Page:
Sri Lanka: Confronting the killing fields
A hard-hitting UN report has found compelling evidence of war crimes and crimes against humanity during the final phase of the war in Sri Lanka in spring 2009.
In the face of repeated government denials, the report’s authors reckon that up to 40,000 died in just a few terrible months in spring 2009 — kept out of the sight of television cameras, and out of the politicians’ minds. The report calls for an international investigation, which could have far-reaching consequences.
Members of the Non-Aligned Movement, as they meet in Bali this week, have a critical part to play in ensuring these terrible abuses never happen again and that survivors of the conflict can seek justice, thus laying the groundwork for reconciliation.
They should encourage the UN and the government of Sri Lanka to implement the panel’s recommendations on accountability, including the panel’s call for the Secretary General to establish an independent mechanism to investigate these allegations.
In the lead-up to second anniversary of the end of the conflict on May 19, governments have praised the report — and then seemed ready to bury it. A different ending can, however, still be achieved.
UN Secretary-General Ban Ki-moon commissioned the report, but he and governments alike have so far failed to act on its main recommendation, a commission of inquiry — despite the fact that Ban and Sri Lankan President Mahinda Rajapaksa jointly promised accountability.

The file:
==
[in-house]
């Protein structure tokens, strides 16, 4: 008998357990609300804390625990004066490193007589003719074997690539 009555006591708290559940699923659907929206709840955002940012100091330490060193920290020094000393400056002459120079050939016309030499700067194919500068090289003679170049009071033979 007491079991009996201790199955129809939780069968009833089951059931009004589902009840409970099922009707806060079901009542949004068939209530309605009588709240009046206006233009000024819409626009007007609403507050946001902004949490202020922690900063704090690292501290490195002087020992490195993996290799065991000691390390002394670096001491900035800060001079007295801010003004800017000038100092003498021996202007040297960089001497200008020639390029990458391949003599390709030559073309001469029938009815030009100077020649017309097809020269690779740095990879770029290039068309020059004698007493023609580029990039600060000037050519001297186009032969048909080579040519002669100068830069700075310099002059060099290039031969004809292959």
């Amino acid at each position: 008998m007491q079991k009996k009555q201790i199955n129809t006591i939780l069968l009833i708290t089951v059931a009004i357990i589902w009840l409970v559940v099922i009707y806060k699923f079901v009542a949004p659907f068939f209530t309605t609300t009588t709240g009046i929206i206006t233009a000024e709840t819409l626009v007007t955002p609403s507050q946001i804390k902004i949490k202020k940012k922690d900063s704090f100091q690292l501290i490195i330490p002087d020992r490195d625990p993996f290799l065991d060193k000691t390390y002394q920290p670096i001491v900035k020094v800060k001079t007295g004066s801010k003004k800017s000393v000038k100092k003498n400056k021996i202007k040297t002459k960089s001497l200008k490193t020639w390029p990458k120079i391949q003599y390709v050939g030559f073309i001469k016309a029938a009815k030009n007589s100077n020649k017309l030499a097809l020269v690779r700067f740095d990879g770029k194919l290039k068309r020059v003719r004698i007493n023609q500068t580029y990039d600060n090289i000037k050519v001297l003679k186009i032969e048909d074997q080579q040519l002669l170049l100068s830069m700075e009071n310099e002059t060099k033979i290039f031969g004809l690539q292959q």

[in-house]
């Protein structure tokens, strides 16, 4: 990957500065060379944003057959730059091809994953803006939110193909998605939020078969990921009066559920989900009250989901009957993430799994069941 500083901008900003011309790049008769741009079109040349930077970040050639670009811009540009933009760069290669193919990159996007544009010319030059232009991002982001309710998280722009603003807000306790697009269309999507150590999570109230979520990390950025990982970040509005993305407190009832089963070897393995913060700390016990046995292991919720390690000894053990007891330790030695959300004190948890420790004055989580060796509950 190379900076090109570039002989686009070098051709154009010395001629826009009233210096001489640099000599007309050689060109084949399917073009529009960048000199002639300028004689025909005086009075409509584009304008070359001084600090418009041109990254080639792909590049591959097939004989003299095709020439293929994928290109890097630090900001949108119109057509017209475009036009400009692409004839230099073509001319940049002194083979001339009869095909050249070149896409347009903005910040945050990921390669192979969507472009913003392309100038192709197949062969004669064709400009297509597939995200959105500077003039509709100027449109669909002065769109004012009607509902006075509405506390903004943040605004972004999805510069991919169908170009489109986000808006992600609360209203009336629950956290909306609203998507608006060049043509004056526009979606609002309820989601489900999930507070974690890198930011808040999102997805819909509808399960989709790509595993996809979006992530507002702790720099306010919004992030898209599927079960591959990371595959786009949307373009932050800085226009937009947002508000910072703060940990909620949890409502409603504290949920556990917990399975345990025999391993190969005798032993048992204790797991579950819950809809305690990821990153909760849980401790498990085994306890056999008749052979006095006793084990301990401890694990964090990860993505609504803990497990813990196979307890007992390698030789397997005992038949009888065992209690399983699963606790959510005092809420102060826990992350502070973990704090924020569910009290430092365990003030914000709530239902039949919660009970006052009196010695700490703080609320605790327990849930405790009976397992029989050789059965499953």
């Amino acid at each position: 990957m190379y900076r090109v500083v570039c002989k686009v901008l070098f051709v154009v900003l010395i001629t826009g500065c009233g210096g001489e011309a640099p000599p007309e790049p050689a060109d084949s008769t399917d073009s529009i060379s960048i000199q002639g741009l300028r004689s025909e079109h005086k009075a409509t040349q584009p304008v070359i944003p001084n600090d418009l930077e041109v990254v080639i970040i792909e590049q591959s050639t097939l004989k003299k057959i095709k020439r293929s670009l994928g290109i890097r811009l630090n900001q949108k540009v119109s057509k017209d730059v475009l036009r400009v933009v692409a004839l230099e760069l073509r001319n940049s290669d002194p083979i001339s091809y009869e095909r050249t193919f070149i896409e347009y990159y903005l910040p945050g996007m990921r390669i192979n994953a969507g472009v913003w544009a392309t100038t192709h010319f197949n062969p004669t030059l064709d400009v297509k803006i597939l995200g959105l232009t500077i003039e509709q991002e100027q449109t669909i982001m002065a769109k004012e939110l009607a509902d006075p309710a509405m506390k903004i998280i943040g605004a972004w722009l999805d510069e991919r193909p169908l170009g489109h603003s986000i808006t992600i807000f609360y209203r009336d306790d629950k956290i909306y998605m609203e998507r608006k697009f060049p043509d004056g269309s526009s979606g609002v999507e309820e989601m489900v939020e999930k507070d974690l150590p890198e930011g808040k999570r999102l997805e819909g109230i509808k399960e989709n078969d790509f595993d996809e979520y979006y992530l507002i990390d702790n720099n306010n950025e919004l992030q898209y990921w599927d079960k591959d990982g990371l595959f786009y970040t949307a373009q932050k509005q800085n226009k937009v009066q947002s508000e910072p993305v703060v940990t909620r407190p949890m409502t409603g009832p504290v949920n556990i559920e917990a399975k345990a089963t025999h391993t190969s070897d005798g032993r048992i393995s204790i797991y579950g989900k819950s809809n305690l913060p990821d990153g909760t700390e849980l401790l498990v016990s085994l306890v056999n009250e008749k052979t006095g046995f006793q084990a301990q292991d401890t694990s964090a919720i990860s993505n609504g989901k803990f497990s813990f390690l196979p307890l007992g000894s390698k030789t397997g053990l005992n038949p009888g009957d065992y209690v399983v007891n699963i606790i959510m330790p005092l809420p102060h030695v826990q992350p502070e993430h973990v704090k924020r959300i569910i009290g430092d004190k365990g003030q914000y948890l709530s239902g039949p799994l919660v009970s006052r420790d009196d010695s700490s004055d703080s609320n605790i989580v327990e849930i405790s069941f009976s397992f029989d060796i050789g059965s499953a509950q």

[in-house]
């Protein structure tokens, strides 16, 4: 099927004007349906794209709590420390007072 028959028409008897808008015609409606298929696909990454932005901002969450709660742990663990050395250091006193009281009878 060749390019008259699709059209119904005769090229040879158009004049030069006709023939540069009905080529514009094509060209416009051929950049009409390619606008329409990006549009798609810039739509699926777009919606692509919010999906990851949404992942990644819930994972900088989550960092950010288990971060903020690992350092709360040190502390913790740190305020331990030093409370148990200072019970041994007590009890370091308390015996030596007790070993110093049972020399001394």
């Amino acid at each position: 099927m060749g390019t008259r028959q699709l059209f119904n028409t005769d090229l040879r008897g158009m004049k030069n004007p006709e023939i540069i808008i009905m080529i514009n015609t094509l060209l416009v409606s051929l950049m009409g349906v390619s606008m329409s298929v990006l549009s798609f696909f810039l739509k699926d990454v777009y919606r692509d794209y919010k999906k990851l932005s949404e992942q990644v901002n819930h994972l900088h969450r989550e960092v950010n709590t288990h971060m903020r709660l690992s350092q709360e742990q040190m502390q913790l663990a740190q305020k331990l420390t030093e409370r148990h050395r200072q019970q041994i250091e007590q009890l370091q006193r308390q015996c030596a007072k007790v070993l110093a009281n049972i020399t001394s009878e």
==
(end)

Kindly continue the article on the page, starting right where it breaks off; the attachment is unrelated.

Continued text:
The report, which talks of “a grave assault on the entire regime of international law”, provides a chance to achieve reconciliation through truth and accountability, providing the stability that post-conflict Sri Lanka badly needs. It corroborates the evidence that human rights groups have been putting forward for the past two years.
If its recommendations are acted on, it may be possible to ensure accountability for the crimes committed by both sides. Conversely, the failure to act would be a missed opportunity on a grand scale.
The authors document violations by the rebel Tamil Tigers and Sri Lankan government forces alike. The UN Panel of Experts, who wrote the report, comprise a strong body of experience and expertise: Marzuki Darusman, former Indonesian attorney-general; Steven Ratner, professor at the University of Michigan and an expert on the laws of war; and Yasmin Sooka, who was a member of South Africa’s Truth and Reconciliation Commission.
Crimes included the Tamil Tigers’ use of human shields and the shooting of civilians who tried to escape the deadly trap in which they were caught, and the targeted shelling by Sri Lankan forces of crowded hospitals and civilian encampments inside an area which the authorities macabrely called a “no-fire zone”.
Despite all this, governments have stood back. Robert Blake, US assistant secretary of state, argues for an internal Sri Lankan inquiry instead of the international investigation that the report calls for. Others have not even gone that far.